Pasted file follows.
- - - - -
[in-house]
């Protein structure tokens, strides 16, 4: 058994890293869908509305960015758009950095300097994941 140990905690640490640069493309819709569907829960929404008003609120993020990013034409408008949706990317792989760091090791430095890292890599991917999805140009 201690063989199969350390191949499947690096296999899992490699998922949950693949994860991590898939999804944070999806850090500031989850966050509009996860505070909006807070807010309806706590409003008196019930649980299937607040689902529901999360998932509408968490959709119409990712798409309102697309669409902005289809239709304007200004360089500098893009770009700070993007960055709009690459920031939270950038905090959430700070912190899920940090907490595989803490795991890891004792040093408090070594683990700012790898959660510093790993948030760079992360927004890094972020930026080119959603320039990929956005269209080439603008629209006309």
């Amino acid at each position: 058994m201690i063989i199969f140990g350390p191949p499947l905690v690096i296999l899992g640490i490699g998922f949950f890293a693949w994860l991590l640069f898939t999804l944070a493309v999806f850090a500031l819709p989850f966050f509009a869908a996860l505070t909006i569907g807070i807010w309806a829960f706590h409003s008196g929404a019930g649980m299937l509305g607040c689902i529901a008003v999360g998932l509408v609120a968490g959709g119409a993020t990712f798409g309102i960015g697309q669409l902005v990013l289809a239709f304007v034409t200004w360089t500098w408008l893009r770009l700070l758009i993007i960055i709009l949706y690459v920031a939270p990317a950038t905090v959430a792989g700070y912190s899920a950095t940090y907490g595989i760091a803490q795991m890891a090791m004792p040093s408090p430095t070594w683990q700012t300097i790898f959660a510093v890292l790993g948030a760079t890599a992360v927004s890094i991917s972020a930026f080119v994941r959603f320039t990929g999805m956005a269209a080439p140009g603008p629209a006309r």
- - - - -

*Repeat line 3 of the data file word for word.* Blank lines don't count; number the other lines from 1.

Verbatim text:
């Amino acid at each position: 058994m201690i063989i199969f140990g350390p191949p499947l905690v690096i296999l899992g640490i490699g998922f949950f890293a693949w994860l991590l640069f898939t999804l944070a493309v999806f850090a500031l819709p989850f966050f509009a869908a996860l505070t909006i569907g807070i807010w309806a829960f706590h409003s008196g929404a019930g649980m299937l509305g607040c689902i529901a008003v999360g998932l509408v609120a968490g959709g119409a993020t990712f798409g309102i960015g697309q669409l902005v990013l289809a239709f304007v034409t200004w360089t500098w408008l893009r770009l700070l758009i993007i960055i709009l949706y690459v920031a939270p990317a950038t905090v959430a792989g700070y912190s899920a950095t940090y907490g595989i760091a803490q795991m890891a090791m004792p040093s408090p430095t070594w683990q700012t300097i790898f959660a510093v890292l790993g948030a760079t890599a992360v927004s890094i991917s972020a930026f080119v994941r959603f320039t990929g999805m956005a269209a080439p140009g603008p629209a006309r």